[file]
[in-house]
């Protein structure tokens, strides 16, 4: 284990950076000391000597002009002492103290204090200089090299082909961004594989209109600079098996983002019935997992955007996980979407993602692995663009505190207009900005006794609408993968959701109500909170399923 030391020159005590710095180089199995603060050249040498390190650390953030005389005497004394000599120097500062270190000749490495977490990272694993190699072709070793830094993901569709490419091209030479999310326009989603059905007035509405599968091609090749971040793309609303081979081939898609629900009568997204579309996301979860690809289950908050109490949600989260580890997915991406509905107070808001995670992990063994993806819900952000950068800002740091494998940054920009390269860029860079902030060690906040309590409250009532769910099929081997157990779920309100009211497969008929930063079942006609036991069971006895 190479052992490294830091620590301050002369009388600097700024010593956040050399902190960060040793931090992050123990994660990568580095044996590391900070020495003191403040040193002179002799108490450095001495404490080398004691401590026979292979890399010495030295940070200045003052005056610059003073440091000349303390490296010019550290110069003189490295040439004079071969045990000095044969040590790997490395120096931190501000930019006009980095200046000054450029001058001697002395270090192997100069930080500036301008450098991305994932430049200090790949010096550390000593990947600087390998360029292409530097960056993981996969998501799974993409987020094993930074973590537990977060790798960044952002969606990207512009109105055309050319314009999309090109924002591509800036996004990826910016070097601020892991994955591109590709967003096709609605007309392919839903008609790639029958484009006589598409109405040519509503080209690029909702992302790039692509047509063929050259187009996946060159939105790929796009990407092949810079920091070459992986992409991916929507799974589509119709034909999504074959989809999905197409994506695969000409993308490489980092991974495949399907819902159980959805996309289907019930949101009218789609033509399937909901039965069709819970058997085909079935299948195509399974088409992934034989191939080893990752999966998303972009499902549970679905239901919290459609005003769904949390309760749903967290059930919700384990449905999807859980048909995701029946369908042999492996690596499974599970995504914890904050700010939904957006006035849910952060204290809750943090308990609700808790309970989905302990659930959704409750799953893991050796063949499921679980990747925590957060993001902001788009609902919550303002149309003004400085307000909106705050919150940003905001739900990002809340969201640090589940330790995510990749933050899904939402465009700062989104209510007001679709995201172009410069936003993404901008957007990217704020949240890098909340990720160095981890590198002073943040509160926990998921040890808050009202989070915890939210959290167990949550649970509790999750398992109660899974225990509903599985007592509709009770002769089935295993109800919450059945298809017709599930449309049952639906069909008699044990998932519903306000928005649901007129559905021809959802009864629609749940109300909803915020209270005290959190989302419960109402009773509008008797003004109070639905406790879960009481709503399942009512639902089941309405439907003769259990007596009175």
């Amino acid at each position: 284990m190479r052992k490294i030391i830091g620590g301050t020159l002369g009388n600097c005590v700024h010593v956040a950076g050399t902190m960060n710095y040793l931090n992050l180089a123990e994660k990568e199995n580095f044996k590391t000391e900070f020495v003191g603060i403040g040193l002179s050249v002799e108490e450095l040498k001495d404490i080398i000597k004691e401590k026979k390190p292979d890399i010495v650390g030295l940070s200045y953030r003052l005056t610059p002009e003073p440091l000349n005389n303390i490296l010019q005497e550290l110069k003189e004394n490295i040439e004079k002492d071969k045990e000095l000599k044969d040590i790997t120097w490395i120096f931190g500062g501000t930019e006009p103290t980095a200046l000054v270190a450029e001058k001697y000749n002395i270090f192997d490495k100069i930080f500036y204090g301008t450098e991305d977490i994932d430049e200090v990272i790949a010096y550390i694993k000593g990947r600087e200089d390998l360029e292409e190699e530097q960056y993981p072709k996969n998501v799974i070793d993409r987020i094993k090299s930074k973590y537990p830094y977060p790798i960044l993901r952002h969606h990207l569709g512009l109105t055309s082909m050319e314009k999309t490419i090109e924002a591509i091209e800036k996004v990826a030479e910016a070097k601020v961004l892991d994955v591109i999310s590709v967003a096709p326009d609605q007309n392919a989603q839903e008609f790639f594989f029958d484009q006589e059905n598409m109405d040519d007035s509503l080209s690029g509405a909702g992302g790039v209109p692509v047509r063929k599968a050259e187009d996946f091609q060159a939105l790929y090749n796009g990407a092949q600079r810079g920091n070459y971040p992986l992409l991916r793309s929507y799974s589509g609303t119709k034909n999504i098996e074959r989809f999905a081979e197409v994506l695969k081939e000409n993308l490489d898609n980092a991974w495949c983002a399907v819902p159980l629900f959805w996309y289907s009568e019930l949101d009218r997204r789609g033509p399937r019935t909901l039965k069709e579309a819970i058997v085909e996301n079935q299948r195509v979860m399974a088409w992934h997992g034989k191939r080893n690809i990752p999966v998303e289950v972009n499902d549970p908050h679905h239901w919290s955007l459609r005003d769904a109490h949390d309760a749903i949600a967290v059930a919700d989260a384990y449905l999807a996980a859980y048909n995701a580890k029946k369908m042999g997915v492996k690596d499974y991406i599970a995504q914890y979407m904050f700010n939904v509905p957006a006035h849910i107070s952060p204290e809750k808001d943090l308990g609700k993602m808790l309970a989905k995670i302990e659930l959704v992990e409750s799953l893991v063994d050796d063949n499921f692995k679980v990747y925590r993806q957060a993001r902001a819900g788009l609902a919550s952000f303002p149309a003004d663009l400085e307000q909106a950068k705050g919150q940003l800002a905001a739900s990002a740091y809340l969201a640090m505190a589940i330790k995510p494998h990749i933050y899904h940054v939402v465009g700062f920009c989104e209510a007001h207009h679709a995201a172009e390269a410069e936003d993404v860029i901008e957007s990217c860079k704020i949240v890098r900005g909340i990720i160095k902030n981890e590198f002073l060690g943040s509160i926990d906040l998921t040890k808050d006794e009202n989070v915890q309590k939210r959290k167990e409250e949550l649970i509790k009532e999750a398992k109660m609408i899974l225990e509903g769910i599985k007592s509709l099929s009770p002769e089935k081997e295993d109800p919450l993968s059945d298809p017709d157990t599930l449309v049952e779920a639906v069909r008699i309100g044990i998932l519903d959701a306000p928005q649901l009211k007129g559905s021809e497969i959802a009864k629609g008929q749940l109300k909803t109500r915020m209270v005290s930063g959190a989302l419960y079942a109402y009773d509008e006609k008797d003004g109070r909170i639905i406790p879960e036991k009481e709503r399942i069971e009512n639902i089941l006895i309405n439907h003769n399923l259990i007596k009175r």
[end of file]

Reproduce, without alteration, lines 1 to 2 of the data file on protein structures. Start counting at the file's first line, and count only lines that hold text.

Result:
[in-house]
């Protein structure tokens, strides 16, 4: 284990950076000391000597002009002492103290204090200089090299082909961004594989209109600079098996983002019935997992955007996980979407993602692995663009505190207009900005006794609408993968959701109500909170399923 030391020159005590710095180089199995603060050249040498390190650390953030005389005497004394000599120097500062270190000749490495977490990272694993190699072709070793830094993901569709490419091209030479999310326009989603059905007035509405599968091609090749971040793309609303081979081939898609629900009568997204579309996301979860690809289950908050109490949600989260580890997915991406509905107070808001995670992990063994993806819900952000950068800002740091494998940054920009390269860029860079902030060690906040309590409250009532769910099929081997157990779920309100009211497969008929930063079942006609036991069971006895 190479052992490294830091620590301050002369009388600097700024010593956040050399902190960060040793931090992050123990994660990568580095044996590391900070020495003191403040040193002179002799108490450095001495404490080398004691401590026979292979890399010495030295940070200045003052005056610059003073440091000349303390490296010019550290110069003189490295040439004079071969045990000095044969040590790997490395120096931190501000930019006009980095200046000054450029001058001697002395270090192997100069930080500036301008450098991305994932430049200090790949010096550390000593990947600087390998360029292409530097960056993981996969998501799974993409987020094993930074973590537990977060790798960044952002969606990207512009109105055309050319314009999309090109924002591509800036996004990826910016070097601020892991994955591109590709967003096709609605007309392919839903008609790639029958484009006589598409109405040519509503080209690029909702992302790039692509047509063929050259187009996946060159939105790929796009990407092949810079920091070459992986992409991916929507799974589509119709034909999504074959989809999905197409994506695969000409993308490489980092991974495949399907819902159980959805996309289907019930949101009218789609033509399937909901039965069709819970058997085909079935299948195509399974088409992934034989191939080893990752999966998303972009499902549970679905239901919290459609005003769904949390309760749903967290059930919700384990449905999807859980048909995701029946369908042999492996690596499974599970995504914890904050700010939904957006006035849910952060204290809750943090308990609700808790309970989905302990659930959704409750799953893991050796063949499921679980990747925590957060993001902001788009609902919550303002149309003004400085307000909106705050919150940003905001739900990002809340969201640090589940330790995510990749933050899904939402465009700062989104209510007001679709995201172009410069936003993404901008957007990217704020949240890098909340990720160095981890590198002073943040509160926990998921040890808050009202989070915890939210959290167990949550649970509790999750398992109660899974225990509903599985007592509709009770002769089935295993109800919450059945298809017709599930449309049952639906069909008699044990998932519903306000928005649901007129559905021809959802009864629609749940109300909803915020209270005290959190989302419960109402009773509008008797003004109070639905406790879960009481709503399942009512639902089941309405439907003769259990007596009175």